How Neuromuscular Dentistry Techniques can address TMJ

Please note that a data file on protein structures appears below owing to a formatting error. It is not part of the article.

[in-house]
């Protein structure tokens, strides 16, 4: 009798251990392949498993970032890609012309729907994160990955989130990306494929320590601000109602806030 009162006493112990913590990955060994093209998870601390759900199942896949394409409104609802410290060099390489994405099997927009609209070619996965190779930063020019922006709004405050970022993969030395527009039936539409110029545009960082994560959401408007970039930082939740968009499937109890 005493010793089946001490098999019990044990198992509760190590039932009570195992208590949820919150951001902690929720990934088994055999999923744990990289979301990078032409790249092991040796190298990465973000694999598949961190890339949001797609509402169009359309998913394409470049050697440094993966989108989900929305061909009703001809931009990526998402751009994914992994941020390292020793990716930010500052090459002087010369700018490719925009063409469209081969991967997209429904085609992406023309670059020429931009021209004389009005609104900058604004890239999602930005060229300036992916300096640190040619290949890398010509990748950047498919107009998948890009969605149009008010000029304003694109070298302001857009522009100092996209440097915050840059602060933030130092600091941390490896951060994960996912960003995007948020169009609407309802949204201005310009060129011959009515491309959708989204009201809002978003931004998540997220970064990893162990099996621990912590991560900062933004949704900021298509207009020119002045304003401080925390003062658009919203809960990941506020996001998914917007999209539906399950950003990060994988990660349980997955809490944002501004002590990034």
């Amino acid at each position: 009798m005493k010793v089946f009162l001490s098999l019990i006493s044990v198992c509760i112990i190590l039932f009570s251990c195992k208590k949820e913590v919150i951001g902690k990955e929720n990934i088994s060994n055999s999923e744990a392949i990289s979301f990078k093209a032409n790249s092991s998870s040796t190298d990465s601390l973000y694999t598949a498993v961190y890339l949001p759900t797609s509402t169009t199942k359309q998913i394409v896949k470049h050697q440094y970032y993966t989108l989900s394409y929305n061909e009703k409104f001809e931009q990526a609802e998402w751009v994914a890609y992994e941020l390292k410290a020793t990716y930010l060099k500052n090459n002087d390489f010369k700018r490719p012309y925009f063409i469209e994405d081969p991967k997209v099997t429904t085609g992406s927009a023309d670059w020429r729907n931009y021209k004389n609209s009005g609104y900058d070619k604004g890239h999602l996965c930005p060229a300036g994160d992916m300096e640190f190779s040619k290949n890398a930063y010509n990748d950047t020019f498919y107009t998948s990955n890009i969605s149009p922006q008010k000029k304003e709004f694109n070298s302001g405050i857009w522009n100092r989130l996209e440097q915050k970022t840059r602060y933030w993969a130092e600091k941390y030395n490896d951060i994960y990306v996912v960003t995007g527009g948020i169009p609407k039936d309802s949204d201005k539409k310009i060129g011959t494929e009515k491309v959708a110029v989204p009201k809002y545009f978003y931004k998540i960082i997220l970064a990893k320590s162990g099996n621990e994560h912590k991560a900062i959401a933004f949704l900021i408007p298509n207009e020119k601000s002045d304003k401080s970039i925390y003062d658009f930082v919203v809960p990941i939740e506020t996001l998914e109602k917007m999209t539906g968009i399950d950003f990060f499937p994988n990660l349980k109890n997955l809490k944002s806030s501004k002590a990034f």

It is rare for people to connect oral pain or even discomfort to something as specific as a temporal mandibular joint disorder. According to dentists, this is a fairly common disorder characterized by headaches or migraines, the inability to fully open the mouth, a popping sensation in the jaw or difficulty chewing. Many people just carelessly dismiss all these symptoms or consider the root cause to be something different. 10 million Americans are affected by TMJ disorder and misdiagnoses tend to happen quite often. However, when it is diagnosed, neuromuscular dentistry is usually the recommended course of action by most modern dentists. Traditionally, all treatments that addressed TMJ disorder focused mostly on the teeth and the jaw, offering only an incomplete solution to the problem. However, with neuromuscular dentistry techniques, TMJ disorder can be addressed more efficiently. Diagnosis The first step in treating this disorder is to identify it properly. Most dentists use accurate neuromuscular electrodiagnostic equipment to assess the movement of the jaw and compare it to its relaxed state. Dentists keenly study the muscles that control the jaw. This ensures that they identify the root cause of disorder well. If the jaw is misaligned or if the articular disk has eroded, the muscles in the jaw and the retrodiscal tissues would show signs of strain or injury. When dentists observe this, they can accurately conclude that the patient is suffering from the disorder due to a misaligned jaw or an out of place articular disk. This helps them diagnose or eliminate it from the list of suspected problems. Treatment Neuromuscular dentistry focuses primarily on the optimal position of a patient’s jaw and ensures harmony between the jaw, muscles, soft tissues and nerves. If there’s a misalignment, it can lead to a significant amount of pain. When treating TMJ disorder, dentists first address the pain and muscle spasms in the jaw by utilizing Myotronics devices. They then move to stabilize occlusion by using dental orthotics for ensuring proper bite alignment. The condition may also be addressed by conducting coronoplasty and reshaping the tooth enamel. Alternatively, certain dental restorations may be used to ensure better alignment or they may simply suggest a change in lifestyle. Some dentists also use orthotics as a solution to address misalignment. When the proper position of the jaw has been determined, orthotics keep it in place and allow the tendons and muscles to heal properly.  

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